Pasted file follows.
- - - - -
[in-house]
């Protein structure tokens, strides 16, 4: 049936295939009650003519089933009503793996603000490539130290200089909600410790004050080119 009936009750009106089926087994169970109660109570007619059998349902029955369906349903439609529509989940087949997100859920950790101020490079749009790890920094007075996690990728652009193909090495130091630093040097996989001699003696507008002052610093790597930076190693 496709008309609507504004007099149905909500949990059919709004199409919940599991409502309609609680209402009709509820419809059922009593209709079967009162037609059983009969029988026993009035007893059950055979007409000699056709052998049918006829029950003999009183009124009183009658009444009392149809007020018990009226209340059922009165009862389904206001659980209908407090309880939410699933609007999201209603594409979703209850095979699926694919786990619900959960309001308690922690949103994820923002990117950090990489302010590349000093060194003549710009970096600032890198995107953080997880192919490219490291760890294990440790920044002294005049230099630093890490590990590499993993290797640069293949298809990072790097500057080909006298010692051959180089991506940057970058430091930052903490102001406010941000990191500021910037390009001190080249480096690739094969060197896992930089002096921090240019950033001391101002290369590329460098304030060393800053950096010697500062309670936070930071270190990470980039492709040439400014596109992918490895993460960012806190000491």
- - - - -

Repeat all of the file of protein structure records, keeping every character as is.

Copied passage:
[in-house]
């Protein structure tokens, strides 16, 4: 049936295939009650003519089933009503793996603000490539130290200089909600410790004050080119 009936009750009106089926087994169970109660109570007619059998349902029955369906349903439609529509989940087949997100859920950790101020490079749009790890920094007075996690990728652009193909090495130091630093040097996989001699003696507008002052610093790597930076190693 496709008309609507504004007099149905909500949990059919709004199409919940599991409502309609609680209402009709509820419809059922009593209709079967009162037609059983009969029988026993009035007893059950055979007409000699056709052998049918006829029950003999009183009124009183009658009444009392149809007020018990009226209340059922009165009862389904206001659980209908407090309880939410699933609007999201209603594409979703209850095979699926694919786990619900959960309001308690922690949103994820923002990117950090990489302010590349000093060194003549710009970096600032890198995107953080997880192919490219490291760890294990440790920044002294005049230099630093890490590990590499993993290797640069293949298809990072790097500057080909006298010692051959180089991506940057970058430091930052903490102001406010941000990191500021910037390009001190080249480096690739094969060197896992930089002096921090240019950033001391101002290369590329460098304030060393800053950096010697500062309670936070930071270190990470980039492709040439400014596109992918490895993460960012806190000491």